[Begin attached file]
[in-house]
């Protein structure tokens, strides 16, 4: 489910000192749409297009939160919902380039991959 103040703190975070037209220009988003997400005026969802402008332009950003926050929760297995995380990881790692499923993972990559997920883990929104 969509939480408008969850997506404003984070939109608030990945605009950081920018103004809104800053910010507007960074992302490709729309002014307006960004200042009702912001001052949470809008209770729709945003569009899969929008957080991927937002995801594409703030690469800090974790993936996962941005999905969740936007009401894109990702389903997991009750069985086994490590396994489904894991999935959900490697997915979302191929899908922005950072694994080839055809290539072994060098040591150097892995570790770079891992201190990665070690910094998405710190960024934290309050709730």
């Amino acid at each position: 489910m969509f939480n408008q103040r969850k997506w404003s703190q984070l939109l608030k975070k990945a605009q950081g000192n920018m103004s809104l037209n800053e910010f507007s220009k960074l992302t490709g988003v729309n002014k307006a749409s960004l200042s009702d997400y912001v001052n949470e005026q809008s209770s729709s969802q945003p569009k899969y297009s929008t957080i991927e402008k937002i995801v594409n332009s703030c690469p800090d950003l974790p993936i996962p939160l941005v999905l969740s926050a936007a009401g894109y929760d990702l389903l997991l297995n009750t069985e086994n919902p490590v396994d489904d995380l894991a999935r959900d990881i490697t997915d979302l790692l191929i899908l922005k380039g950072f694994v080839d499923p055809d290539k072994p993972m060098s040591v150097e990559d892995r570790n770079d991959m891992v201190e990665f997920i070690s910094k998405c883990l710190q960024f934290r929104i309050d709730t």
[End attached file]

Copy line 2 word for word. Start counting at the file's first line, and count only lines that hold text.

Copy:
């Protein structure tokens, strides 16, 4: 489910000192749409297009939160919902380039991959 103040703190975070037209220009988003997400005026969802402008332009950003926050929760297995995380990881790692499923993972990559997920883990929104 969509939480408008969850997506404003984070939109608030990945605009950081920018103004809104800053910010507007960074992302490709729309002014307006960004200042009702912001001052949470809008209770729709945003569009899969929008957080991927937002995801594409703030690469800090974790993936996962941005999905969740936007009401894109990702389903997991009750069985086994490590396994489904894991999935959900490697997915979302191929899908922005950072694994080839055809290539072994060098040591150097892995570790770079891992201190990665070690910094998405710190960024934290309050709730």